Motor Sales USA speaking at a February press briefing.
This 3.5-inch display fits inside an unconventional, browed, rectangular housing atop the dash along with a digital speedometer and fuel bar gauge. Driver information inside the display toggles forward and back with the assistance of finger-activated steering wheel mounted buttons.
Drivers get to play with Normal, ECO and EV driving modes. Prius C defaults to Normal mode if ECO or EV mode buttons located between the front buckets are not activated. The EV mode is for better monitoring stop-and-go traffic battery activity. The Eco mode maximizes fuel efficiency, energy storage and economy at all speed.
Size wise, the Prius C body borrows a shell structure similar to its distant cousin, the subcompact Toyota
Yaris; with Prius C's wheel base stretched two inches. A scaled down Hybrid Synergy Drive includes a battery pack (120 cells, 68 pounds) that's two-thirds the size of the liftback's (168-cell, 92 pounds). Prius C produces 99 horsepower utilizing both power sources.
The Nickel Metal Hydride battery along with the 9.5-gallon tank accepting regular unleaded fuel are stowed under the rear passenger seat and in front of the rear axle opening up generous storage capacity behind the fold-down second row. This location also creates a lower center of gravity improving handling dynamics.
The standard, beltless, CVT-like transmission unit is 16 percent lighter than the liftback's. In fact the Hybrid Synergy Drive system eliminates many accessory belts, replacing them with electric operation. Prius C also adds a component new to the Prius family in 2012: a noise maker of sorts. When the vehicle is in pure electric mode an under hood noise box creates a small whooshing sound to alert passersbys.
Inside sofTex cloth seats (weighing half of what leather trim does) are the material of choice as leather cushions are not offered. C2, C3 and C4 include 60/40 split rear seatbacks allowing more cargo carrying capacity. Above the glove box is a shelf for stowing portable electrics and adjacent to a well-marked USB port.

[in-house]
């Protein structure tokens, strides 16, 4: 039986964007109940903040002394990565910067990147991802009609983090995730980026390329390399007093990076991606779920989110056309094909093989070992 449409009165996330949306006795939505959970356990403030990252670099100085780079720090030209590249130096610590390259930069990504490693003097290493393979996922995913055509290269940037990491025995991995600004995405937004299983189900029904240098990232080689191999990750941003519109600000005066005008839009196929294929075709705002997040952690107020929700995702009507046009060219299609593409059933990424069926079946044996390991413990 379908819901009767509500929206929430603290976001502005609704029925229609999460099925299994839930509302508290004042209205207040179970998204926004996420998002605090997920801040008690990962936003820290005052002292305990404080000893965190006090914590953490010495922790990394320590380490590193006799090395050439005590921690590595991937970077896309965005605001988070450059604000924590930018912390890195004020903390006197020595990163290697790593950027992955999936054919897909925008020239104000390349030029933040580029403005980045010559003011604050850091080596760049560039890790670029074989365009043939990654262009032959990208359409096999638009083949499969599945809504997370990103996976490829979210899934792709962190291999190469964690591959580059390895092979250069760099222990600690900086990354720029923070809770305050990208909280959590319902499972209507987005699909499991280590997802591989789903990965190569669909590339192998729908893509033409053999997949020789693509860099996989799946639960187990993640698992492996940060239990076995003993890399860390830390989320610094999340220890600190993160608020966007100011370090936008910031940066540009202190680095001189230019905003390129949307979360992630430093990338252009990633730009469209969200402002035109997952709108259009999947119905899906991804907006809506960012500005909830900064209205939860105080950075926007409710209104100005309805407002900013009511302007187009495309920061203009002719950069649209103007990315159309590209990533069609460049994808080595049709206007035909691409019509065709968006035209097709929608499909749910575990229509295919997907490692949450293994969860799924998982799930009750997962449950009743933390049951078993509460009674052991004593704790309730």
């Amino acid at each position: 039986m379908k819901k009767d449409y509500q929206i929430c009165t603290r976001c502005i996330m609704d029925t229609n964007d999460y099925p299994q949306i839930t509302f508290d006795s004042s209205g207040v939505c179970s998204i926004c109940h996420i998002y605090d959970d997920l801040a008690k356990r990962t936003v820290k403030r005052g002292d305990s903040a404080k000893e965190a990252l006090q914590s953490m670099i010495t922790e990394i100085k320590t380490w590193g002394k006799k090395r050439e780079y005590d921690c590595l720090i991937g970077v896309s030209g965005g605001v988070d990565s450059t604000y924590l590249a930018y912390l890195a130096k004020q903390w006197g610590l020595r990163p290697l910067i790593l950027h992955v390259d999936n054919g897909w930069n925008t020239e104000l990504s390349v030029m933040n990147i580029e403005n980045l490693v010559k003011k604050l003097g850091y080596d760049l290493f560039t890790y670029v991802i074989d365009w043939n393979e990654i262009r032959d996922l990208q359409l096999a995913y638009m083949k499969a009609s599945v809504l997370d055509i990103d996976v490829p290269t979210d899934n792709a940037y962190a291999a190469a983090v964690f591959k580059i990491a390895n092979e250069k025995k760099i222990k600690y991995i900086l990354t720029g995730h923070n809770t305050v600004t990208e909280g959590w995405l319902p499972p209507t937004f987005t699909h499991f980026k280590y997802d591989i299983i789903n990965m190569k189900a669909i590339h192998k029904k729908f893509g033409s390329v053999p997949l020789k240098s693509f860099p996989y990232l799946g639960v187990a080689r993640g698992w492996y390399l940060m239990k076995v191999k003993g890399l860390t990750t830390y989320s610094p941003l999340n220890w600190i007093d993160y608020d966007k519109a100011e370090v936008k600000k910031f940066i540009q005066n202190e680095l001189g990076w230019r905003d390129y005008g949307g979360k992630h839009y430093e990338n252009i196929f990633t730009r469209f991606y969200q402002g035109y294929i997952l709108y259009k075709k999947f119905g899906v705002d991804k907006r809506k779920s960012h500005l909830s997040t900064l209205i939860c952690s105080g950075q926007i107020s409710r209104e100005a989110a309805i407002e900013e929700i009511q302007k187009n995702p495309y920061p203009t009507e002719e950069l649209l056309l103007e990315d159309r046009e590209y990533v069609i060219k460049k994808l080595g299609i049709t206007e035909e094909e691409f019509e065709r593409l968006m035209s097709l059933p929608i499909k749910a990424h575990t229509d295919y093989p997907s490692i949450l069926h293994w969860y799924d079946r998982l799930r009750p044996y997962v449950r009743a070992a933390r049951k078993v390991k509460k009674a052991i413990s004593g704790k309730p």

From the outside, a large, wide-bottom grill narrows towards the top, allowing ample air to be sucked into the hybrid synergy system. Prius C is 19 inches shorter than the parental liftback. Side mirrors smartly incorporate secondary blinker bands. The rear "D" pillar differs from other Prii (yes, Toyota
announced at the 2011 Chicago Auto Show that Prii is the plural of Prius) and the hatch's rear window is of a more conventional design then the liftback's angled slant. Toyota
predicts both the Prius C and Prius V to each account for up to 20 percent of family sales. The rebellious 2012 Prius Plug-in will grab about 5 percent of the family business with the tried and true liftback accounting for the lion's share.
Because the gas and electric motors work most efficiently together and lower speeds, Prius C's zippy acceleration dovetails nicely with brisk handling and flat cornering when traversing the city. When cruising the highway, the 99 combined horsepower lacks the punch expected found with larger engines. The trade off? Fifty plus miles per gallon in city travel.
Prius C targets singles, young couples and Generation Y (aka millennials). While the back seat, with scooped seat cushions and decent knee room can handle two aptly, Prius C is designed primarily for two front seat travelers. Indeed, if long-term use depends largely on two occupants, there's little reason to opt for the third-generation Pius liftback with Prius C's snappier handling, better balance and sub $20,000 window sticker. 2012 Prius CWheelbase:
66.7 inchesGas engine:
1.5-liter, four cylinderBattery:
Nickel Metal Hydride Total combined horsepower:
2,496 poundsHybrid-related component coverage:
Eight years/100,000 milesCity/Highway economy: